Eurogamer’s Virtua Fighter 4: Evolution Retrospective Explores the History and Legacy of Sega’s Classic Fighter

By on July 17, 2013 at 10:07 am


Tony Coles over at Eurogamer recently wrote an excellent retrospective for Sega’s Virtua Fighter 4 Evolution. The first iteration of Virtua Fighter 4 was released five years after the previous installment, but brought with it a host of new features and changes that quickly endeared it to the community. Evolution would introduce two new characters (Brad Burns and Goh Hinogami) and subsequently go on to be accepted as one of the best fighting games ever created.

Coles explores the history of the title and the legacy it’s left behind, offering a perfect representation of the highly-technical gameplay that has kept fans coming back for more ever since the series began in 1993. We’ve included a short excerpt below, but be sure to visit Eurogamer to read the entire piece.

Virtua Fighter has always been the scholastic choice, thanks not only to the richness of its characters and movesets but also the way they interact with each other. Eccentricities and idiosyncrasies abound, as signposted in Virtua Fighter 2 by the marvellously weird styles of Shun (drunken master) and Lion (whiny mantis). As each iteration added two new characters per sequel, the roster grew into one of the most diverse in any fighting game and every single one has astonishing depth. It’s also astonishing that the entire lineup is beautifully, wonderfully balanced. For any two characters in battle, every move has a corresponding counter-move. Common fighting game concepts such as tiering characters by their ease of dominance barely have any relevance.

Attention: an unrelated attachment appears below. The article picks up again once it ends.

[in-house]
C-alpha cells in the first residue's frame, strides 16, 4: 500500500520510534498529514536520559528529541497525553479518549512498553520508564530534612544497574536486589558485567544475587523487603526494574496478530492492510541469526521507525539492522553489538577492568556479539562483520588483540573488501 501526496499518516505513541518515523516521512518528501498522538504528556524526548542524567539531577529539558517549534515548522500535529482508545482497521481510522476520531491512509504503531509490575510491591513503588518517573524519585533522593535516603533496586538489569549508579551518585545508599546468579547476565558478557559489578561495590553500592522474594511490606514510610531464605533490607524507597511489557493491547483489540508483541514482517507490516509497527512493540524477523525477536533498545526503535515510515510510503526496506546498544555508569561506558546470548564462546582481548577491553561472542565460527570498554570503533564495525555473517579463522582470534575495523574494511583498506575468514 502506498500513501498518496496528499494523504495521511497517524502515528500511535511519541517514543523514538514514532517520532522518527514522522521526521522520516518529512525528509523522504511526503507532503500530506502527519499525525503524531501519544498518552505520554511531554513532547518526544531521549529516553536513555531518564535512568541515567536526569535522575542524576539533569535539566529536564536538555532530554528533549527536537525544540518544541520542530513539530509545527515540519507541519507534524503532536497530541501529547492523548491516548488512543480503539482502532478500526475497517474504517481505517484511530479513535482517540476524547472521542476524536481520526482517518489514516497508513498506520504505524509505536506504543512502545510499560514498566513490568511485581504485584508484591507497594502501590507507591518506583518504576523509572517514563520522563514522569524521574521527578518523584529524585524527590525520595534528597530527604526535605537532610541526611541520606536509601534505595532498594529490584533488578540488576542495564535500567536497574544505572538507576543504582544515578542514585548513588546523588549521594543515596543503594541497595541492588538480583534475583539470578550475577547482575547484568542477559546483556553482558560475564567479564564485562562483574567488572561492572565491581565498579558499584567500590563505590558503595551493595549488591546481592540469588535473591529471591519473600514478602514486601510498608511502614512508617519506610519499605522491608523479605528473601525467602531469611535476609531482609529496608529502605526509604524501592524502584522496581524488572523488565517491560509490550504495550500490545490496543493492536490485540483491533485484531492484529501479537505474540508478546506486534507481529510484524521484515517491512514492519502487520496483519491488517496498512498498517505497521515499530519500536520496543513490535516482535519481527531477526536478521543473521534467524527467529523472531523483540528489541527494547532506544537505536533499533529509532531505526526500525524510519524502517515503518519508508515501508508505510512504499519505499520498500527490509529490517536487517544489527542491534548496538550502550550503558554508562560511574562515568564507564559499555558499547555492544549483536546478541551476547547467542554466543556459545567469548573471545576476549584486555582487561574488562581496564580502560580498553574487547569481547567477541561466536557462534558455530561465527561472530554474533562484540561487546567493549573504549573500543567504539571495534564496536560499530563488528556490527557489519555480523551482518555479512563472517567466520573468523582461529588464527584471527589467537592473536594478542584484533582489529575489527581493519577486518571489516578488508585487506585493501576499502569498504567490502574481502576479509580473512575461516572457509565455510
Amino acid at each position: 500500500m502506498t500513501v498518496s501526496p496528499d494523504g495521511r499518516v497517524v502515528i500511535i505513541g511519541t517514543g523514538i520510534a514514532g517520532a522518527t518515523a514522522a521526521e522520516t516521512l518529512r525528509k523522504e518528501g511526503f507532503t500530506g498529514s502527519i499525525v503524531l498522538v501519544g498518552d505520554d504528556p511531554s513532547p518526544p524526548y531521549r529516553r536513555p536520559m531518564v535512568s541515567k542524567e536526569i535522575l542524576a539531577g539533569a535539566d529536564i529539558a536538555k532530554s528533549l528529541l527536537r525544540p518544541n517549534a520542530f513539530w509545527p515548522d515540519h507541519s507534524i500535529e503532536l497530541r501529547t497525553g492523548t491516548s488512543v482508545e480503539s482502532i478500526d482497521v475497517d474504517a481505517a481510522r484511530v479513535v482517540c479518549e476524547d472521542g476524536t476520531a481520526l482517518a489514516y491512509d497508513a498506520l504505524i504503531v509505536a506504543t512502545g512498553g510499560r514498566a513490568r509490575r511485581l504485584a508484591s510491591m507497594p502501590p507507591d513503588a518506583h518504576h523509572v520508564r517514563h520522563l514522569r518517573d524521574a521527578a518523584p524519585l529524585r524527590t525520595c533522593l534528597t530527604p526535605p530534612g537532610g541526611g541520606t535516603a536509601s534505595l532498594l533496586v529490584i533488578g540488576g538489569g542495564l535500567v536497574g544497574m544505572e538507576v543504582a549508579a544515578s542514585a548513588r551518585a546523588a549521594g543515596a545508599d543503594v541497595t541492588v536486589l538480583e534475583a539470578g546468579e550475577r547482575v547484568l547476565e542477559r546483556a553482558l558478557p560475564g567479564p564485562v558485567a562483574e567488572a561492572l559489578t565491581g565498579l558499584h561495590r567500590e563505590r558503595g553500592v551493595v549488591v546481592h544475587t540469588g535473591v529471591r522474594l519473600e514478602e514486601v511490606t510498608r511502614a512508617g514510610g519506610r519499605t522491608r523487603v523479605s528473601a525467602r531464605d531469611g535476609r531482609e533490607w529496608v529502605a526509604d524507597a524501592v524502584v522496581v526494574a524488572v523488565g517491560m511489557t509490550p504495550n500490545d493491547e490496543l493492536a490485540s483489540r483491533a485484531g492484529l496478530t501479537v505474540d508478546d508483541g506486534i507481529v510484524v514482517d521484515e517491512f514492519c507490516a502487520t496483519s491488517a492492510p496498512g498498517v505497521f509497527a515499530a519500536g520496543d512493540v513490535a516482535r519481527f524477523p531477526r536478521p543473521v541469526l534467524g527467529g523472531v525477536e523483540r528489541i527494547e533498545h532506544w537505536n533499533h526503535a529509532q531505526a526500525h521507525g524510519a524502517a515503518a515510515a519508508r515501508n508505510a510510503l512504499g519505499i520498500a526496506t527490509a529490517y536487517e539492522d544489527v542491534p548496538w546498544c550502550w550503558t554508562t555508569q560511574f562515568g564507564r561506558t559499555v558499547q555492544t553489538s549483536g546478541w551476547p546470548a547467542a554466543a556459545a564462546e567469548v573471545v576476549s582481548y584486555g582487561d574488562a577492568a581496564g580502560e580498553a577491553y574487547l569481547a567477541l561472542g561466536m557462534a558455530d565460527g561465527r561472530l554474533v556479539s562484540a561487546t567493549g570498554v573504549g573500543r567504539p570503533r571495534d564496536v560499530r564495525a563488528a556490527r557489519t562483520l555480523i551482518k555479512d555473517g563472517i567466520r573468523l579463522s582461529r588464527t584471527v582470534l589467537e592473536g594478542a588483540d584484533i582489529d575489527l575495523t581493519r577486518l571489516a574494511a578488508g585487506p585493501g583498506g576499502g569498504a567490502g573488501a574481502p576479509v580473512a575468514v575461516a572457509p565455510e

As the series’ mascot, Akira may be Virtua Fighter’s Ryu, but he’s no scrub choice. In fact, there aren’t any scrub choices in Virtua Fighter; even renowned cheap-shotter Lau has his weaknesses, vulnerabilities and technically demanding moves. In keeping with the series’ spirit, Virtua Fighter 4 Evolution saw this rigorous balance reach new heights – and so did the game’s level of technicality. Akira’s rhythm was always unique, but in Evolution he felt almost impossible to get going. He’d been more accessible in previous versions, but here he stood as a symbol for everything that Virtua Fighter celebrates – study, rigour, momentum, aggression, flair, expression.

Source: Eurogamer via Soakrates